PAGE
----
Coach Bronco Mendenhall already succeeded in creating one headline about BYU football that resonated beyond Austin, Texas.
Here’s another newsmaking suggestion: The Cougars really should consider beating Texas in September.
If anything crystallized Monday during BYU’s annual Football Media Day, it is how much that Sept. 6 game in Austin means to the Cougars. It’s not as if Texas and other Big 12 schools would be so impressed that they immediately would vote to expand the conference, but that’s certainly a good place for BYU to build the credibility that any such invitation eventually would require.
Mendenhall is trying to sell BYU’s past, present and future — all at the same time, which is tricky. There’s some inevitable contradiction between Mendenhall’s saying “independence is a great place to launch from” in one breath and “it doesn’t mean I’m unhappy with independence” in the next expression. What’s clear is that all BYU can do right now to position itself for inclusion in college football’s power structure is to win a bunch of elite-level games.
The Cougars did so in Provo last season when they knocked off Texas, only to backtrack by losing at Wisconsin and Notre Dame. In 2014, Texas is the biggest brand name on BYU’s schedule. If the Longhorns will “have that game circled, for sure,” as BYU athletic director Tom Holmoe said, so will his own team, for different reasons.
“We all know what has to happen there,” Mendenhall said.
The Cougars have to make a statement, in other words.
Mendenhall recently said as much as he could to boost his program’s Big 12 stock, telling an Austin newspaper that BYU “would love” to join the conference — and all he accomplished was getting some administrators to respond that the 10-school league is not interested in sharing any wealth via expansion.
About the only way that status could change is if the Big 12 goes a few years without being included in the four-team College Football Playoff, with the selection committee determining that the league’s lack of a conference championship game weakens the winner’s credentials.
But from Mendenhall’s perspective, there’s no harm in getting BYU’s name out there, and he did so in a way that was partly impulsive and partly calculated. “I thought someone needed to say it,” he explained Monday.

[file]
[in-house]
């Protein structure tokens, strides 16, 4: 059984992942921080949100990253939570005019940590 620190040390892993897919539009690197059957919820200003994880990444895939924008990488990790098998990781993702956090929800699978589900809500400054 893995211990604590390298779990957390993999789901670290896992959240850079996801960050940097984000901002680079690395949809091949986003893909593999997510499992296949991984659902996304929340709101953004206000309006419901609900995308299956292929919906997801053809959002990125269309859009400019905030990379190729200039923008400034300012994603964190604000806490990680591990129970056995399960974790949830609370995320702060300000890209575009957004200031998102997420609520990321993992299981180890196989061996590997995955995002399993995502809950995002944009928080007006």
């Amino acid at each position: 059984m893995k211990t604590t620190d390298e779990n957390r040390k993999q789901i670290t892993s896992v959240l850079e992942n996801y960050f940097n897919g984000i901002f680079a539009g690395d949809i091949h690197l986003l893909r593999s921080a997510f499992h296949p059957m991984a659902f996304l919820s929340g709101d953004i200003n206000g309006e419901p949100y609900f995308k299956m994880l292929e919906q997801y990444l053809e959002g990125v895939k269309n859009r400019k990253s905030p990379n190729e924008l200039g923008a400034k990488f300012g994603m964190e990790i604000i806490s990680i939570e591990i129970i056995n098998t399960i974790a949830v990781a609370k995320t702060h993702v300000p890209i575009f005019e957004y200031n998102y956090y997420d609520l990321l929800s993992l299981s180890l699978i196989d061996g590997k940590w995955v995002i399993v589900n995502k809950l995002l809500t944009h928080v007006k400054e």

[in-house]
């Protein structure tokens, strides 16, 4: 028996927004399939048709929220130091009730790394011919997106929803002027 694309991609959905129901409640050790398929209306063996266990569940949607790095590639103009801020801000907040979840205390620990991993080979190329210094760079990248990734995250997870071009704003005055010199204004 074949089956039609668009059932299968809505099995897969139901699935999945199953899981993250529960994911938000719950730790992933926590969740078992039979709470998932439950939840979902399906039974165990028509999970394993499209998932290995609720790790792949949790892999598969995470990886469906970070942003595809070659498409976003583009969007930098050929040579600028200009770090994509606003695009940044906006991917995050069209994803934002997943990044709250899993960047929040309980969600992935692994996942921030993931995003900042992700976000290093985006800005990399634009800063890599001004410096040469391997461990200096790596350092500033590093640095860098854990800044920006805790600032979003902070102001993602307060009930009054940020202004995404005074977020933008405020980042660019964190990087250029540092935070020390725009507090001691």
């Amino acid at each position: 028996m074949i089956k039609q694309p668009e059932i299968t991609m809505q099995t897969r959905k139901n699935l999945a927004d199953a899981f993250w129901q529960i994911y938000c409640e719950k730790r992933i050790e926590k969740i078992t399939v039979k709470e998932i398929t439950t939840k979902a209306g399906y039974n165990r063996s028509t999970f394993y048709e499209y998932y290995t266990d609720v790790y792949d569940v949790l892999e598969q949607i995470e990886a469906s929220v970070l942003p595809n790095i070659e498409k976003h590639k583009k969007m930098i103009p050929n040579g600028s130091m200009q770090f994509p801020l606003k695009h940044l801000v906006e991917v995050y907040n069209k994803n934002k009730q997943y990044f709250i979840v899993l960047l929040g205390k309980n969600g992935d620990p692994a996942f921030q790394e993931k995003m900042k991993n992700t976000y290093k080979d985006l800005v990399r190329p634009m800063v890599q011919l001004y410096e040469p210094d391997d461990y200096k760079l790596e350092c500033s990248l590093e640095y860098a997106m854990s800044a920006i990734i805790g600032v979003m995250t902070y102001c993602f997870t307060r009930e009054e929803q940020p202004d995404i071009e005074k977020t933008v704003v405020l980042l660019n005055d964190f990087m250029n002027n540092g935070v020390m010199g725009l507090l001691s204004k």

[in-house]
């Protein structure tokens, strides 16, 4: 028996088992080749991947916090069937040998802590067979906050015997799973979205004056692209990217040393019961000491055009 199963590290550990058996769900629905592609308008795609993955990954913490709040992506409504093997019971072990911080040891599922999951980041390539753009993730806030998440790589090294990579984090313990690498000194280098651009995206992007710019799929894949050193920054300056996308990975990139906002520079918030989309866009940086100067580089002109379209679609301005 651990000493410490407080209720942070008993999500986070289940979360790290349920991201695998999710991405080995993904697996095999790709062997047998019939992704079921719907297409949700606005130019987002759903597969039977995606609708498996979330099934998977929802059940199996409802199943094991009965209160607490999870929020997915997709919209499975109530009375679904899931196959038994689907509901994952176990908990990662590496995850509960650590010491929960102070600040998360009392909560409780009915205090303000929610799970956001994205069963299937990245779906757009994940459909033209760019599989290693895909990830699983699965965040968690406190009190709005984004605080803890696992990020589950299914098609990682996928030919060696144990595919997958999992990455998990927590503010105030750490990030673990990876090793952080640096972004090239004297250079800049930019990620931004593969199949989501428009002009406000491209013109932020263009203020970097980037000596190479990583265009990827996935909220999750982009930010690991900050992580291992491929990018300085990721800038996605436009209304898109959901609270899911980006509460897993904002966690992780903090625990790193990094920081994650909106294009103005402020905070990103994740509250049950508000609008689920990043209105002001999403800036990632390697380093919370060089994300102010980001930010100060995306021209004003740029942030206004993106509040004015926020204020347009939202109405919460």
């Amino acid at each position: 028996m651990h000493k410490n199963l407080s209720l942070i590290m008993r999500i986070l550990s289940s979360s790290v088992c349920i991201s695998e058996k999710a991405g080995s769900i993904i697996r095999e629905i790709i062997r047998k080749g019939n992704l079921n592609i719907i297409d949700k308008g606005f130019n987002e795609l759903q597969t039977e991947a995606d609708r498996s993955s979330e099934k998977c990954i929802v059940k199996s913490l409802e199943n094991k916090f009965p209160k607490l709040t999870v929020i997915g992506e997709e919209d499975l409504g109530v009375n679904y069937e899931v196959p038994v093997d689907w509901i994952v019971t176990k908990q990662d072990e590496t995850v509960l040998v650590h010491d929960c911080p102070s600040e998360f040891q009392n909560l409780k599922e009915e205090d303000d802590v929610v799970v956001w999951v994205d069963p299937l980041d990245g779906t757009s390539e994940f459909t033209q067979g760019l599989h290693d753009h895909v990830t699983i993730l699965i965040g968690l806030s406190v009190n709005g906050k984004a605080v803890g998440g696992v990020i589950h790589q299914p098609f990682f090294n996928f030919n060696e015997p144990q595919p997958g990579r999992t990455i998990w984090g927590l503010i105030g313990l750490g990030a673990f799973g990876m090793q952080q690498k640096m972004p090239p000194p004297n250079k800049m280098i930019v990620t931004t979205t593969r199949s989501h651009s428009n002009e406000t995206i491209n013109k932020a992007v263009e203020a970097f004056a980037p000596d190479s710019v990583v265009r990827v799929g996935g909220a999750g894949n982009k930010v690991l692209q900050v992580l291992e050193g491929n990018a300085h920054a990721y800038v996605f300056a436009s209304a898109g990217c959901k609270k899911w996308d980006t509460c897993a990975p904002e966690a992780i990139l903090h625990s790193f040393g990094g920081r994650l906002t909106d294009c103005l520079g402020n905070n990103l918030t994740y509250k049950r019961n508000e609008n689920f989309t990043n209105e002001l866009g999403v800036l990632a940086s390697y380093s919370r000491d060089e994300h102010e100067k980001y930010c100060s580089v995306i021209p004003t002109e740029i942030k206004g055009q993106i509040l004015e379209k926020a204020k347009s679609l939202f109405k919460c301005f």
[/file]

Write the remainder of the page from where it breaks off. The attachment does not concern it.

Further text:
So he steered a routine interview for one of a series of summer stories about Texas’ opponents into his own campaign for Big 12 membership. Holmoe, himself a former football coach, attributed the ploy strictly to Mendenhall. “The emotions of a coach run a little bit high,” Holmoe said, smiling.
Yet even if Mendenhall’s comments were not part of any departmental strategy, Holmoe shares his viewpoint. The Cougars may like where they are, compared to their former Mountain West existence, but they want to go places.
Such a quest is further beyond their own influence than they would like to believe. But winning big-time football games and building their brand is something they can control.
Yeah, they already beat Texas in 2013. But that achievement was easily dismissed as a case of the Longhorns’ own doing. After allowing 259 rushing yards to BYU quarterback Taysom Hill, Texas fired its defensive coordinator the next day. Texas coach Mack Brown later retired, launching a series of staffing moves around the country. ESPN.com calculated that Brown’s move ultimately affected 103 coaching positions around the country (including an opening at Utah, filled by receivers coach Taylor Stubblefield).
BYU played its part in creating that upheaval with a 40-21 victory. A repeat performance may not cause as much havoc in the college football landscape. But it’s the only kind of statement that would do the Cougars any good.